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Electronic Code of Federal Regulations

e-CFR data is current as of May 21, 2020

Title 49Subtitle APart 23 → Subpart D


Title 49: Transportation
PART 23—PARTICIPATION OF DISADVANTAGED BUSINESS ENTERPRISE IN AIRPORT CONCESSIONS


Subpart D—Goals, Good Faith Efforts, and Counting


Contents
§23.41   What is the basic overall goal requirement for recipients?
§23.43   What are the consultation requirements in the development of recipients' overall goals?
§23.45   What are the requirements for submitting overall goal information to the FAA?
§23.47   What is the base for a recipient's goal for concessions other than car rentals?
§23.49   What is the base for a recipient's goal for car rentals?
§23.51   How are a recipient's overall goals expressed and calculated?
§23.53   How do car rental companies count ACDBE participation toward their goals?
§23.55   How do recipients count ACDBE participation toward goals for items other than car rentals?
§23.57   What happens if a recipient falls short of meeting its overall goals?
§23.59   What is the role of the statutory 10 percent goal in the ACDBE program?
§23.61   Can recipients use quotas or set-asides as part of their ACDBE programs?

§23.41   What is the basic overall goal requirement for recipients?

(a) If you are a recipient who must implement an ACDBE program, you must, except as provided in paragraph (b) of this section, establish two separate overall ACDBE goals. The first is for car rentals; the second is for concessions other than car rentals.

(b) If your annual car rental concession revenues, averaged over the three-years preceding the date on which you are required to submit overall goals, do not exceed $200,000, you are not required to submit a car rental overall goal. If your annual revenues for concessions other than car rentals, averaged over the three years preceding the date on which you are required to submit overall goals, do not exceed $200,000, you are not required to submit a non-car rental overall goal.

(c) Each overall goal must cover a three-year period. You must review your goals annually to make sure they continue to fit your circumstances appropriately. You must report to the FAA any significant adjustments that you make to your goal in the time before your next scheduled submission.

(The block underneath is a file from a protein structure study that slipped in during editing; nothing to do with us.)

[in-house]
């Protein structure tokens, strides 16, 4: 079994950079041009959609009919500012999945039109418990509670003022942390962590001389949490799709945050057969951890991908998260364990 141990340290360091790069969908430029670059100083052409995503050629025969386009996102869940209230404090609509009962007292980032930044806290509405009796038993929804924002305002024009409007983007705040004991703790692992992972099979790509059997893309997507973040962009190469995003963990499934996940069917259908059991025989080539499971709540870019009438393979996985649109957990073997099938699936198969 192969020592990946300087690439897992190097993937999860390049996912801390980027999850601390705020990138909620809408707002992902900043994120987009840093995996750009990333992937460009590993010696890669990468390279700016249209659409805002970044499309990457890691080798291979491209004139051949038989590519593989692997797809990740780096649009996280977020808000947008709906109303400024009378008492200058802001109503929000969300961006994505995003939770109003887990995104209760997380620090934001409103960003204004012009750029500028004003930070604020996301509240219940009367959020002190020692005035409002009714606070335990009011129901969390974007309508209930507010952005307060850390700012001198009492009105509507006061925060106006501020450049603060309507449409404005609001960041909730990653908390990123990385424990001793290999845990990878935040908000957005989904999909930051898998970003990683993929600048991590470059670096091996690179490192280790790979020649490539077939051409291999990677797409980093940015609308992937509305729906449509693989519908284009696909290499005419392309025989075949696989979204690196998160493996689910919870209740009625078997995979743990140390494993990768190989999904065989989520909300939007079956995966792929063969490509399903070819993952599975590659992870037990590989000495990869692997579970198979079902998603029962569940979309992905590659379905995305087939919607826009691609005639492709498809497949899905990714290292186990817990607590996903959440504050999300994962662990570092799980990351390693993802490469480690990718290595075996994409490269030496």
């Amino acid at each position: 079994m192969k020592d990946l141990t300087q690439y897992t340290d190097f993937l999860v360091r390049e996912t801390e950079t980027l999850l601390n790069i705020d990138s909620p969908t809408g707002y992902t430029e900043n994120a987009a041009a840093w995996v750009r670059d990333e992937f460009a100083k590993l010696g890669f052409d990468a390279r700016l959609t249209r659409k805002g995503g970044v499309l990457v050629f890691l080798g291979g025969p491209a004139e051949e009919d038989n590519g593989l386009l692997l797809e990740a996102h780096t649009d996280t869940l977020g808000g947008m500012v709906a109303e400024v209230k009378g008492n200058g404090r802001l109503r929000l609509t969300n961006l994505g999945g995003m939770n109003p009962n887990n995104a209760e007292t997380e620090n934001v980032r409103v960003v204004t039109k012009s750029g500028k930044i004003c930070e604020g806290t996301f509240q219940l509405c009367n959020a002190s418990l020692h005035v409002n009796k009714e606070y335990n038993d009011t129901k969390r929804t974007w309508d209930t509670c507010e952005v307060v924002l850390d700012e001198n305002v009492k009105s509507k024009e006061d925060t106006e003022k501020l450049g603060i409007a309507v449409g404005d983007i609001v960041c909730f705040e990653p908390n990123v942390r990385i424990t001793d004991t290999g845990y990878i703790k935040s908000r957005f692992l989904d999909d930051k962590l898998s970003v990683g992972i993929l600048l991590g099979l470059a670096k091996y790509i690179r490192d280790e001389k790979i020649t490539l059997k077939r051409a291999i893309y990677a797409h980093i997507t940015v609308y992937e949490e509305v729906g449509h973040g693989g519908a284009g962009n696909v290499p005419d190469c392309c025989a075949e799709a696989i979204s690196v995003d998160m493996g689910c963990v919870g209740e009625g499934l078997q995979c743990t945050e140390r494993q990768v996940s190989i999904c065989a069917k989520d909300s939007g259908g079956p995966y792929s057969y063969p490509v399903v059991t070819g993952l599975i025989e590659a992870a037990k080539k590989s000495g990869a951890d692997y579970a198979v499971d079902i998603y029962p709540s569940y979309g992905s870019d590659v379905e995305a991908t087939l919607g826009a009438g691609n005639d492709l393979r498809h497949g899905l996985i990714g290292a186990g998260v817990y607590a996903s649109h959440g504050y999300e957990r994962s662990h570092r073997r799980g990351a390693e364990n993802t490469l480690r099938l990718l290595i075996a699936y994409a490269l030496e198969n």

(d) Your goals established under this part must provide for participation by all certified ACDBEs and may not be subdivided into group-specific goals.

(e) If you fail to establish and implement goals as provided in this section, you are not in compliance with this part. If you establish and implement goals in a way different from that provided in this part, you are not in compliance with this part. If you fail to comply with this requirement, you are not eligible to receive FAA financial assistance.

§23.43   What are the consultation requirements in the development of recipients' overall goals?

(a) As a recipient, you must consult with stakeholders before submitting your overall goals to FAA.

(b) Stakeholders with whom you must consult include, but are not limited to, minority and women's business groups, community organizations, trade associations representing concessionaires currently located at the airport, as well as existing concessionaires themselves, and other officials or organizations which could be expected to have information concerning the availability of disadvantaged businesses, the effects of discrimination on opportunities for ACDBEs, and the recipient's efforts to increase participation of ACDBEs.

§23.45   What are the requirements for submitting overall goal information to the FAA?

(a) You must submit your overall goals to the appropriate FAA Regional Civil Rights Office for approval. Your first set of overall goals meeting the requirements of this subpart are due on the following schedule:

(1) If you are a large or medium hub primary airport on April 21, 2005, by January 1, 2006. You must make your next submissions by October 1, 2008.

(2) If you are a small hub primary airport on April 21, 2005, by October 1, 2006.

(3) If you are a nonhub primary airport on April 21, 2005, by October 1, 2007.

(b) You must then submit new goals every three years after the date that applies to you.

(c) Timely submission and FAA approval of your overall goals is a condition of eligibility for FAA financial assistance.

(d) In the time before you make your first submission under paragraph (a) of this section, you must continue to use the overall goals that have been approved by the FAA before the effective date of this part.

(e) Your overall goal submission must include a description of the method used to calculate your goals and the data you relied on. You must “show your work” to enable the FAA to understand how you concluded your goals were appropriate. This means that you must provide to the FAA the data, calculations, assumptions, and reasoning used in establishing your goals.

(f) Your submission must include your projection of the portions of your overall goals you propose to meet through use of race-neutral and race-conscious means, respectively, and the basis for making this projection (see §23.51(d)(5))